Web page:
KHARTOUM — Effective foreign policy is no easy matter, especially when violence is a major factor.
Such complications are the case with Sudan. Since employing economic sanctions against Sudan, the United States has hoped to pressure the government to stop making war against its people. However, in doing so, humanitarian access in Sudan has decreased and has limited outreach to the impoverished population.
Economic sanctions were originally imposed in November 1997 after Sudan was accused of being a “state sponsor of terrorism.” Since then, the United States has blocked Sudanese government assets and trade transactions involving Sudanese officials.
The United States’ Support
On a positive note, earlier this year, then-President Barack Obama temporarily suspended nearly 20-year-old trade sanctions on Sudan in response to “sustained progress” on several fronts. Also, according to the U.N. Country Team in Sudan, there has been a marked improvement in humanitarian access over the past six months.
Toward the end of August, under the new Trump administration, aid chief Mark Green visited Sudan to assess whether Sudan’s conflict areas have been alleviated enough to completely ease sanctions. In July, the Trump administration postponed for three months a decision on whether to remove the restrictions full-time, giving it a new October deadline to make up its mind. The decision will also come at a time when USAID and the U.S. State Department might experience a thirty-percent budget cut.
Despite a troubled past, Sudan is starting to prove itself as a deserving recipient of American support. Previously under the government of President Omar Hassan al-Bashir, Sudan played host to Osama bin Laden and saw mass violence to rebels in Darfur. Since then, the Sudanese government in Khartoum has now prioritized fighting al Qaeda and dealing with the turmoil in northern neighbor Libya. With security and poverty so closely entwined, humanitarian access in Sudan would strengthen the country’s ability to prevent violence and address the concerns of the poor.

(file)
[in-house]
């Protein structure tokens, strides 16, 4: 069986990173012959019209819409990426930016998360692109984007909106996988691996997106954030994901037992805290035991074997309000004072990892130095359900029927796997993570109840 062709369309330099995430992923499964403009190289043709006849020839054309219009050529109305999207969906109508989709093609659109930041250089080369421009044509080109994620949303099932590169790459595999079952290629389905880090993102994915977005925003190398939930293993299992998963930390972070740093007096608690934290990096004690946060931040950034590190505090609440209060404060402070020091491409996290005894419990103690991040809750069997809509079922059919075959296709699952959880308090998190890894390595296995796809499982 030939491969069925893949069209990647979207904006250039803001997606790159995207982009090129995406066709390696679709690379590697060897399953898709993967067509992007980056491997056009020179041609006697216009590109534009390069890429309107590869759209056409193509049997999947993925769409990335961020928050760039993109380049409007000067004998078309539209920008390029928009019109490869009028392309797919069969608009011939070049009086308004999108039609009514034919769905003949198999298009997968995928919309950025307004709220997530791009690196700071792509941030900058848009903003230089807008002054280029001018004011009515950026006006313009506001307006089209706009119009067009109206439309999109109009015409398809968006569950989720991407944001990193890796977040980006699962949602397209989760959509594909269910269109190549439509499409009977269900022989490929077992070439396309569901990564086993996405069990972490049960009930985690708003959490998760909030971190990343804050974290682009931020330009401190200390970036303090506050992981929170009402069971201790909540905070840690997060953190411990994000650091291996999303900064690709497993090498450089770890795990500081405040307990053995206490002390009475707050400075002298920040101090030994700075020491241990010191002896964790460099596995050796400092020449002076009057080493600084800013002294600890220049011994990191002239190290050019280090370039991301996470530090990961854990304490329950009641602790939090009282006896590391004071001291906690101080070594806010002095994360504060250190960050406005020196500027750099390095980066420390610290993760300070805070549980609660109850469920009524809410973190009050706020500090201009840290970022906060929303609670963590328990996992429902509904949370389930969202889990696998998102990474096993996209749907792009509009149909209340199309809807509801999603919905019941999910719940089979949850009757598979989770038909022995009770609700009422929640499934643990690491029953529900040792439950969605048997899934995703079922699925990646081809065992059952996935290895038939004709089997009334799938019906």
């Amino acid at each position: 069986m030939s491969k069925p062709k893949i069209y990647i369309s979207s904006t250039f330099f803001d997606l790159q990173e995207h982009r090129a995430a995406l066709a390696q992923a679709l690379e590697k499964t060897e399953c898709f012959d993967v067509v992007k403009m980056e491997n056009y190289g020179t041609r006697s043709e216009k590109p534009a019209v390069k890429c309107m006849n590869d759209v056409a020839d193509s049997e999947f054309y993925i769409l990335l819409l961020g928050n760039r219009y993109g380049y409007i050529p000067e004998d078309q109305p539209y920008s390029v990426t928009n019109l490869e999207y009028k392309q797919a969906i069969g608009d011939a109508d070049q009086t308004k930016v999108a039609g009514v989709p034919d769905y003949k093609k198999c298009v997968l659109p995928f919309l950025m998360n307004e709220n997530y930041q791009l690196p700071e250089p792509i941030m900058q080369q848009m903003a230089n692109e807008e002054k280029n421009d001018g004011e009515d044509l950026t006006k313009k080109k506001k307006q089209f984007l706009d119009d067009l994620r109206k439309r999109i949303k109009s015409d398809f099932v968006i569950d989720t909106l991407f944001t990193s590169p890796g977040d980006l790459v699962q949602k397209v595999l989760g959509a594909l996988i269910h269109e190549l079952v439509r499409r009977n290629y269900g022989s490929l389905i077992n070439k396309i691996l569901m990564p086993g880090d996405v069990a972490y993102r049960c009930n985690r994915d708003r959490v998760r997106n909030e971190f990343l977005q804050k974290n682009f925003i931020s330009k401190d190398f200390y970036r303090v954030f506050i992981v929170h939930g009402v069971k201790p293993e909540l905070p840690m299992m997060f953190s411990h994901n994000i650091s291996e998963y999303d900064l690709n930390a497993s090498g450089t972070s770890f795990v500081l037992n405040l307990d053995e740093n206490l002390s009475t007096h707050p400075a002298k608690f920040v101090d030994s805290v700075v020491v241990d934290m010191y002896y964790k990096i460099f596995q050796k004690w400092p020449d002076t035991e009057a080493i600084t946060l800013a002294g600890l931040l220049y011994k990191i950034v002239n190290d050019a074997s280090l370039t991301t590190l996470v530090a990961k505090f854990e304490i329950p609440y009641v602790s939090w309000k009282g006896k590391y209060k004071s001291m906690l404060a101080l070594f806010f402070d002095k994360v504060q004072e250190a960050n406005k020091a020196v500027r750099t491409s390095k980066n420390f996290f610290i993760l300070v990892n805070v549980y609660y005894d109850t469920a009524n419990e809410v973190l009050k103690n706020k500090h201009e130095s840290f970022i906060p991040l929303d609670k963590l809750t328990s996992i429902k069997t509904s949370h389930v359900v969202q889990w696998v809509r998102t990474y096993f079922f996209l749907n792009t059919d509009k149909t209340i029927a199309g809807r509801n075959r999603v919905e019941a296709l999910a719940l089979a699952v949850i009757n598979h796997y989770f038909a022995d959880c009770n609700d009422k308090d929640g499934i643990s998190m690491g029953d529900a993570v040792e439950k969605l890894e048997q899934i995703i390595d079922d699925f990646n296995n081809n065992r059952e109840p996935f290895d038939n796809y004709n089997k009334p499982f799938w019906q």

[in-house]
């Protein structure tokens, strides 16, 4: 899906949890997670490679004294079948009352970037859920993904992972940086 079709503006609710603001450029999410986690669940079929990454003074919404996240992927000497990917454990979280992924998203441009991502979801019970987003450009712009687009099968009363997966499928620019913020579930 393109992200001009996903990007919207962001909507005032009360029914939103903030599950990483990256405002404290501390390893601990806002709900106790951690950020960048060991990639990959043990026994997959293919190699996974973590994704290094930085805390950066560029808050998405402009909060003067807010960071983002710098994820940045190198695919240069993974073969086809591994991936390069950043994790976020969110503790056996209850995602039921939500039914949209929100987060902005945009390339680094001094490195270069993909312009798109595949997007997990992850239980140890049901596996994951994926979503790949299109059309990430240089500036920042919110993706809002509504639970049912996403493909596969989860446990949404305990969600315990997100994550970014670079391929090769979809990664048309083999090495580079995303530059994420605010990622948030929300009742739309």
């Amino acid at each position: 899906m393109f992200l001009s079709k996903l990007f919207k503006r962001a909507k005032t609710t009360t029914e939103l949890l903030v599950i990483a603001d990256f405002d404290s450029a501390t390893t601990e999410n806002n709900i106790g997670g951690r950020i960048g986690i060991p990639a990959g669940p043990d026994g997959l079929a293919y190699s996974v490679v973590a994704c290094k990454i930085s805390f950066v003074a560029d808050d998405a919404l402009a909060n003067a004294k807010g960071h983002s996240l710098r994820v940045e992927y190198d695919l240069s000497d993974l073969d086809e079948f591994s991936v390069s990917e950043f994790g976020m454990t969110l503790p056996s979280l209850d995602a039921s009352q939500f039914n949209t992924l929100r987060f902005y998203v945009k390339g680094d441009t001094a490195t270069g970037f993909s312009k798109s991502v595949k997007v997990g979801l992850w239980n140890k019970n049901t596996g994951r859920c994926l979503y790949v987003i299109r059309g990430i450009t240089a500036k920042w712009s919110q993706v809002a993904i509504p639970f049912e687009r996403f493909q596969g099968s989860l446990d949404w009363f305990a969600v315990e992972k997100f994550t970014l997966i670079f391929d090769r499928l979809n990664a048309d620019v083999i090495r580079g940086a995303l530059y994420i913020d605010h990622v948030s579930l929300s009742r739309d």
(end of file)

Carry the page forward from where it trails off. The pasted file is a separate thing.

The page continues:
Necessity of Humanitarian Aid and Access
Without humanitarian access in Sudan, people throughout the country would become even more isolated from the world’s financial systems, inflation would increase and major economic struggles would ensue. Such disarray would leave Sudan’s most vulnerable at risk for more violence, health crises, and overall poor quality of life, all because of a past over which they had no control.
Luckily in recent months, U.N. agencies and partners have been increasingly working in areas that were previously inaccessible, carrying out needs assessments and providing humanitarian assistance in some Sudanese areas that had remained inaccessible to humanitarian actors for over seven years. Assistance in health, food, nutrition, water, sanitation, child protection, education and mine action, as well as positive reforms to recruitment procedures for other humanitarian organizations to operate independently in the country, have all proven Sudan’s capability and worthiness of worldwide support, especially from a major contributor like the United States.
Sudan’s past doesn’t define its future.
Hopefully the Trump administration’s decision in October keeps in mind the positive development regarding humanitarian access in Sudan. The United States shouldn’t overlook its commitment to humanitarian assistance for all in need. With evident forward progress, Sudan and other world organizations hope for permanent cancellation of Sudan economic sanctions to continue furthering its growth toward a peaceful, sustainable future.
– Allie Knofczynski